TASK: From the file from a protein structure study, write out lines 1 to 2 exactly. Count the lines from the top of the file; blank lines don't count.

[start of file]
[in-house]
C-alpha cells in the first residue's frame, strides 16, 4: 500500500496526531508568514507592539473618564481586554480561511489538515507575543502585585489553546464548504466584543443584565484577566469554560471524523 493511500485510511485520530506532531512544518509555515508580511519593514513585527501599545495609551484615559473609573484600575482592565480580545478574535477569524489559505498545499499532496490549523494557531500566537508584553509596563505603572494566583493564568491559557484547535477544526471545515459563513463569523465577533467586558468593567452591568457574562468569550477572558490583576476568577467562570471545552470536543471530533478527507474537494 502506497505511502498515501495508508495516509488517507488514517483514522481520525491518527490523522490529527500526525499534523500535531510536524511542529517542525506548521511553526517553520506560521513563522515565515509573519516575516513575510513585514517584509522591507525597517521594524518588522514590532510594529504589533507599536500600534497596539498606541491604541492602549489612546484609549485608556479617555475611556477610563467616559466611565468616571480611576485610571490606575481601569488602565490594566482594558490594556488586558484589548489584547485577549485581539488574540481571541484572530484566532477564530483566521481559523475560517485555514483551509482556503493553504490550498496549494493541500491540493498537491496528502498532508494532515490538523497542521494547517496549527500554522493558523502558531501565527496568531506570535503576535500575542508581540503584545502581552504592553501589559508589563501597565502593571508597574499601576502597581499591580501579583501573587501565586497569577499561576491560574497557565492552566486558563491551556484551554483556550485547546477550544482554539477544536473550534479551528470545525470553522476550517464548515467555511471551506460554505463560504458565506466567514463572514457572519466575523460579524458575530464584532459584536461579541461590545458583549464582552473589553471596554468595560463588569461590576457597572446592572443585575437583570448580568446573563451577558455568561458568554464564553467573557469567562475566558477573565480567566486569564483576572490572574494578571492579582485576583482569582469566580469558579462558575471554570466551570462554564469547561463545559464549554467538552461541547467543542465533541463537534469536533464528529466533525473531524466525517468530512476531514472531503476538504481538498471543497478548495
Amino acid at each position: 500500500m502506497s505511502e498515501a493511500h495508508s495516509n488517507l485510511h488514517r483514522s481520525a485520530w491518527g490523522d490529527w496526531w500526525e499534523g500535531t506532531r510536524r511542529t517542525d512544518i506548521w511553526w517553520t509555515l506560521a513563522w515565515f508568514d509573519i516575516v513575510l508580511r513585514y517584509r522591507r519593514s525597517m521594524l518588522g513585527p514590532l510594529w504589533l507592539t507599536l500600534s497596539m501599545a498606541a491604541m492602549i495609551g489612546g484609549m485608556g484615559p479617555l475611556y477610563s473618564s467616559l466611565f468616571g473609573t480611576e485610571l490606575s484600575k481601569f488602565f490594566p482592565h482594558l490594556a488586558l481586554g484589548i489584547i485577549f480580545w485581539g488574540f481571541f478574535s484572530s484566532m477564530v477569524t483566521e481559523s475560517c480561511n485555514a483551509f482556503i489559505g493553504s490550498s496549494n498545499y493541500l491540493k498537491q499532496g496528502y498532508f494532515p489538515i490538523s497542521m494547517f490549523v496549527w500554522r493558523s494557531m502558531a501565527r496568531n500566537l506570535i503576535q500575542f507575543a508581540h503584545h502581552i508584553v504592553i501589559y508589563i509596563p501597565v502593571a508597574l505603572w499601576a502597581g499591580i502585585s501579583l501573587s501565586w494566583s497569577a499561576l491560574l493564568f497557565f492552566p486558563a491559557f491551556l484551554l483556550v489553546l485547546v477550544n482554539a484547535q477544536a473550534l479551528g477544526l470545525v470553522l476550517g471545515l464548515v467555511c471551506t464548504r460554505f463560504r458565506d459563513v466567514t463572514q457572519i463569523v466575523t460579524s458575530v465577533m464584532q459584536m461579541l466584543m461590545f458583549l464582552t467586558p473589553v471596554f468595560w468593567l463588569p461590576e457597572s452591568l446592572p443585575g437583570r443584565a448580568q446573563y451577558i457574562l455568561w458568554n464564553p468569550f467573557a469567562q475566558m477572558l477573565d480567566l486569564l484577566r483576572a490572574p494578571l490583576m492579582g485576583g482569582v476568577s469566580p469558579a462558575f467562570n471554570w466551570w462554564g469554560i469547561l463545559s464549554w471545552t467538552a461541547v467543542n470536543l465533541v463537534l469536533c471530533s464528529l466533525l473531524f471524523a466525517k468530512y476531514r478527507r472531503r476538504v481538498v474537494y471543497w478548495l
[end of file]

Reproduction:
[in-house]
C-alpha cells in the first residue's frame, strides 16, 4: 500500500496526531508568514507592539473618564481586554480561511489538515507575543502585585489553546464548504466584543443584565484577566469554560471524523 493511500485510511485520530506532531512544518509555515508580511519593514513585527501599545495609551484615559473609573484600575482592565480580545478574535477569524489559505498545499499532496490549523494557531500566537508584553509596563505603572494566583493564568491559557484547535477544526471545515459563513463569523465577533467586558468593567452591568457574562468569550477572558490583576476568577467562570471545552470536543471530533478527507474537494 502506497505511502498515501495508508495516509488517507488514517483514522481520525491518527490523522490529527500526525499534523500535531510536524511542529517542525506548521511553526517553520506560521513563522515565515509573519516575516513575510513585514517584509522591507525597517521594524518588522514590532510594529504589533507599536500600534497596539498606541491604541492602549489612546484609549485608556479617555475611556477610563467616559466611565468616571480611576485610571490606575481601569488602565490594566482594558490594556488586558484589548489584547485577549485581539488574540481571541484572530484566532477564530483566521481559523475560517485555514483551509482556503493553504490550498496549494493541500491540493498537491496528502498532508494532515490538523497542521494547517496549527500554522493558523502558531501565527496568531506570535503576535500575542508581540503584545502581552504592553501589559508589563501597565502593571508597574499601576502597581499591580501579583501573587501565586497569577499561576491560574497557565492552566486558563491551556484551554483556550485547546477550544482554539477544536473550534479551528470545525470553522476550517464548515467555511471551506460554505463560504458565506466567514463572514457572519466575523460579524458575530464584532459584536461579541461590545458583549464582552473589553471596554468595560463588569461590576457597572446592572443585575437583570448580568446573563451577558455568561458568554464564553467573557469567562475566558477573565480567566486569564483576572490572574494578571492579582485576583482569582469566580469558579462558575471554570466551570462554564469547561463545559464549554467538552461541547467543542465533541463537534469536533464528529466533525473531524466525517468530512476531514472531503476538504481538498471543497478548495